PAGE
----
Level of urinary polycyclic aromatic hydrocarbons

Urine samples were collected by experienced technicians and were stored at −20°C according to laboratory/medical procedures. Urinary metabolites were quantified by capillary gas chromatography combined with high-resolution mass spectrometry. Details regarding the procedure are available on the NHANES website (17). The urinary hydroxylated polycyclic aromatic hydrocarbon metabolites included 1-naphthalene, 2-naphthalene, 2-fluorene, 3-fluorene, 1-phenanthrene, 2-phenanthrene, 3-phenanthrene, and 1-pyrene.

Measurement of covariates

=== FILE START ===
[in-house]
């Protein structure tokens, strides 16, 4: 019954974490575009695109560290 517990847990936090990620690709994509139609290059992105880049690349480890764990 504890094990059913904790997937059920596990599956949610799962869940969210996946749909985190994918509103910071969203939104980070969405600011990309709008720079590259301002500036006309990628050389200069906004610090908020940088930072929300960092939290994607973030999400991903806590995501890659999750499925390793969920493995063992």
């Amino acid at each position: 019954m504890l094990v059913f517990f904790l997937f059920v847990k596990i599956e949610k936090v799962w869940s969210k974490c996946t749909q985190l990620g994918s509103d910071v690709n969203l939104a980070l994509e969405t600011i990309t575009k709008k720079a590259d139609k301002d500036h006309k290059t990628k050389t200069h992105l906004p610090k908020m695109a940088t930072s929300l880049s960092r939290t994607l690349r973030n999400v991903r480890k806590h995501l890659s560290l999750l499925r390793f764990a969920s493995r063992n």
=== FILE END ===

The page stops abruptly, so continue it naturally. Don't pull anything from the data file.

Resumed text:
For causal inferences from observational data, it was important to elucidate confounding, but it was not easy to recognize. A confounder was a factor that was associated with the exposure and with the outcome and was not in the causal path between the exposure and outcome. In Fig. 1, we demonstrated our Directed Acyclic Graph (DAG) analysis of the study based on the correlations and previous evidences. Factors of interest, such as demographic information, cigarette use, and medical histories, were assessed using the respective questionnaires. The patients were classified according to race: non-Hispanic white and others. The question ‘have you ever smoked cigarettes?’ was used to assess cigarette use. Patients with medical histories were defined as participants who had been diagnosed with congestive heart failure (CHF), coronary heart disease (CHD), angina, heart attack, and cancer. Laboratory data were collected using the respective standard procedures. Cotinine is the predominant metabolite of nicotine that can be used as a marker of both active smoking and environmental exposure. It is generally preferred over nicotine for such assessments due to its substantially longer half-life. Serum cotinine level was assessed using isotope dilution HPLC/atmospheric pressure chemical ionization tandem mass spectrometry. C-reactive protein (CRP) level was measured using latex-enhanced nephelometry with an automated Behring Nephelometer Analyzer System (Behring Diagnostics, Inc, Somerville, NJ, USA). Serum albumin, total calcium, and glucose levels were assessed using the Beckman Synchron LX20. All data about specimen collection are available on the NHANES dataset.